The crisis at the Jawaharlal Nehru University (JNU) in the aftermath of a masked mob attack last Sunday may not have an easy solution, officials at the Human Resources Development ministry told NDTV after meeting the faculty and students of the university on Thursday. JNU students, led by union leader Aishe Ghosh, met the officials as part of a protest march last evening that ended in a police lathicharge.
The students, whose march was joined by the faculty and activitsts, decided to move to Rashtrapati Bhavan and meet President Ram Nath Kovind after ministry officials suggested talks with Vice Chancellor M Jagadesh Kumar.
The Vice Chancellor must be removed, say students, accusing him of failing to protect them during the attack by masked goons on campus armed with iron rods, sledgehammers and sticks, which left over 30 injured.
Support for this demand came from a member of the ruling party -- BJP veteran Murli Manohar Joshi, who was the minister for Human Resources Development in the government led by Atal Bihari Vajpayee.
In a tweet, Mr Joshi said: "Reports are, that the HRD ministry had twice advised the JNU, VC, to implement certain reasonable and working formula for resolving the issue of enhanced fees in JNU. He was also advised to reach out to the teachers and students. It is shocking that the VC is adamant for not implementing the government proposal. This attitude is deplorable and in my opinion such a VC should not be allowed to continue on this post."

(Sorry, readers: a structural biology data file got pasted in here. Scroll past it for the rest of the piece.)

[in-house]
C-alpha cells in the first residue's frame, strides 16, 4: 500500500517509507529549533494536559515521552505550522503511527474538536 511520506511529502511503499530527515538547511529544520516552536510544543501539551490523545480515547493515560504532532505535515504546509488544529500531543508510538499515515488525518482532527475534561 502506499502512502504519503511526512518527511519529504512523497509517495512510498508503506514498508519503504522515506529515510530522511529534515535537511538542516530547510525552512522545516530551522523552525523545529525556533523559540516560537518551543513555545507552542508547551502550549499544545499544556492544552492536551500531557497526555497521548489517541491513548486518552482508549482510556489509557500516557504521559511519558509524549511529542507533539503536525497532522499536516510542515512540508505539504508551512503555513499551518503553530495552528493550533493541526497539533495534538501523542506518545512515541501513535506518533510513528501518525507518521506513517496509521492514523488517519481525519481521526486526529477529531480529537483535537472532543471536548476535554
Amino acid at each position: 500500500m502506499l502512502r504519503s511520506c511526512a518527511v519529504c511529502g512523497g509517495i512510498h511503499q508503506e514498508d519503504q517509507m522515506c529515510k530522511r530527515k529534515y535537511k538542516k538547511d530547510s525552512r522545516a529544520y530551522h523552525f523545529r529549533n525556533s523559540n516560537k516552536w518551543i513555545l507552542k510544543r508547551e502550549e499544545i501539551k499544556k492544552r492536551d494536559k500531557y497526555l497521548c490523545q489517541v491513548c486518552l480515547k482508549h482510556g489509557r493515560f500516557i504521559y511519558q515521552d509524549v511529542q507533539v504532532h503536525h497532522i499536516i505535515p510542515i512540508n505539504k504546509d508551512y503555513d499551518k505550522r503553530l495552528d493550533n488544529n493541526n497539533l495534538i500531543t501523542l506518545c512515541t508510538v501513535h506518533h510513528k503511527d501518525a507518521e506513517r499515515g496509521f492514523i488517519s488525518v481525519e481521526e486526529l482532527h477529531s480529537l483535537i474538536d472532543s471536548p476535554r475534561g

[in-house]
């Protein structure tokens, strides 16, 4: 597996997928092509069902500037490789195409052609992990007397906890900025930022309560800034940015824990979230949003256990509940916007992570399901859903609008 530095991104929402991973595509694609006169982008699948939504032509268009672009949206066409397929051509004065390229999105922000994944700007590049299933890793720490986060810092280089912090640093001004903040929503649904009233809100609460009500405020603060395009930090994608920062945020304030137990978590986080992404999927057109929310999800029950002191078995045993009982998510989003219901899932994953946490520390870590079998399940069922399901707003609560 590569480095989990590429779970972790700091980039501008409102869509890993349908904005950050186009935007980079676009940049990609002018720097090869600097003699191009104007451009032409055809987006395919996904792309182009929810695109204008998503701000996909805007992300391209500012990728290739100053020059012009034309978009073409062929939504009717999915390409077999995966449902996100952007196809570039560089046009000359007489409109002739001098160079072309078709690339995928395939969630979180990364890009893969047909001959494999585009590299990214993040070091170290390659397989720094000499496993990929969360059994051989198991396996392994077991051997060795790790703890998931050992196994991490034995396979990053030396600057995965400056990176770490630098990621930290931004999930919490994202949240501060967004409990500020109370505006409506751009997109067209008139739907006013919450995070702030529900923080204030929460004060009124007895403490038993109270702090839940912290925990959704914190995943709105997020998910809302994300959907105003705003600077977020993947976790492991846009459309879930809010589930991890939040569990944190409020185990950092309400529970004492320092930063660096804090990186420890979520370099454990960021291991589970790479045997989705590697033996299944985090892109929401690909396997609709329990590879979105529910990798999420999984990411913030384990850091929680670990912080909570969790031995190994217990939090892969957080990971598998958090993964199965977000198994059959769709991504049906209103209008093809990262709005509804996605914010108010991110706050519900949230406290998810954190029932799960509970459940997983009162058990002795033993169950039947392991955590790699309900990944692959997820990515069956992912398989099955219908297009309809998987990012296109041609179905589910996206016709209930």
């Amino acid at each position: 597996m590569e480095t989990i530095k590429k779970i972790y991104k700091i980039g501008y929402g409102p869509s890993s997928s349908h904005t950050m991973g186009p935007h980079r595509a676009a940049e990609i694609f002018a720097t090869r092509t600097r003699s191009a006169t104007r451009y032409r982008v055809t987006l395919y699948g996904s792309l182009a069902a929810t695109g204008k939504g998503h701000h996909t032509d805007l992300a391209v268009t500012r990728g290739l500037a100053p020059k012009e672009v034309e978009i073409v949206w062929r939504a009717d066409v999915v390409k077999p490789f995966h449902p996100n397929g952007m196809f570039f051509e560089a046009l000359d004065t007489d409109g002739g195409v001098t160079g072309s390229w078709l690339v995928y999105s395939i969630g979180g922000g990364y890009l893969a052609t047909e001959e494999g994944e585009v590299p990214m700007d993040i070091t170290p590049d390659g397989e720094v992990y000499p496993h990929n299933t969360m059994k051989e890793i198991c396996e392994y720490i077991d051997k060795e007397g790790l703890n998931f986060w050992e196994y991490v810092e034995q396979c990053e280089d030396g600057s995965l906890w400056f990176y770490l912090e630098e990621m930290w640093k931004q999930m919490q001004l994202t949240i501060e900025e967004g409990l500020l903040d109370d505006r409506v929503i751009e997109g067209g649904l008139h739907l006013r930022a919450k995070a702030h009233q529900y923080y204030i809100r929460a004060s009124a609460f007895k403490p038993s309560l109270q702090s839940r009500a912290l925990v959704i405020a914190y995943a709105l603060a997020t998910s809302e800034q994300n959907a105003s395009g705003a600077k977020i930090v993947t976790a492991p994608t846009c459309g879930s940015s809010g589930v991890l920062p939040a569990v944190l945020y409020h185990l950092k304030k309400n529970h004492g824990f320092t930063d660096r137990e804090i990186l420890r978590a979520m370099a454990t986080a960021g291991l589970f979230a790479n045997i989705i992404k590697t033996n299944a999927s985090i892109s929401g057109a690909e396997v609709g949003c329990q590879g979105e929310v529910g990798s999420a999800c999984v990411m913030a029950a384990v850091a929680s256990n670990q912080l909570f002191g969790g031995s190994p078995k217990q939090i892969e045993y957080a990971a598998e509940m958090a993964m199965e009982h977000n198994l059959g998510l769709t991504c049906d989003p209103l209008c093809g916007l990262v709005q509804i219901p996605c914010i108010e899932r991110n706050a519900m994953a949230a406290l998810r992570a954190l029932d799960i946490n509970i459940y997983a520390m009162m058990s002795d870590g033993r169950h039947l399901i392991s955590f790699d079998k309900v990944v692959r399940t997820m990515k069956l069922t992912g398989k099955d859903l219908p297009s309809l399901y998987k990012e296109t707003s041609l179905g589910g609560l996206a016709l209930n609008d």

After meeting the teachers and students, Amit Khare, the secretary of Higher Education, told NDTV: "During our long discussion, I told them that in any campus, there can be difference of opinion and it can be discussed. But when violence takes place over it, it becomes a matter of great concern. Whatever communication gaps are there, whatever grievances are there -- of the students and teachers -- I said tomorrow I would meet the Vice Chancellor. I told the students that their delegation can meet him at 3 tomorrow (Friday)."
Unhappy with the suggestion, the students decided to march to the President's house.
"The students are adamant about the Vice Chancellor's removal. There seems to be a complete breakdown of trust," an official told NDTV. "Ideally, instead of ministry officials, the Vice-Chancellor should have been holding talks with students. But by refusing to meet even the injured students, he has lost the trust of a big section of students".
The students, the official said, are now in no mood for a climbdown on their demand for his removal. "But the government says right now, this option is not under consideration as the students' demands are just increasing," he said.
The problem, the officials said, has been compounded the Delhi police inaction. Though the police were present on campus during the attack, "for reasons best known to them, they didn't arrest a single guy", they said.
Those present at the premier university during Sunday's attack, alleged that the police stood by as masked goons, armed with sticks and iron bars, beat up students and teachers.
"So now, the arrest of those responsible for the attack has to be accompanied by action against the Vice-Chancellor and all these have to be supplemented by withdrawal of the fee hike, which was the root cause of the entire problem," the official said.
Since Sunday, other premier institutes like IITs, IIMs and apolitical institutions like Kolkata's St Xavier's College and Delhi's St Stephen's have expressed solidarity for JNU students.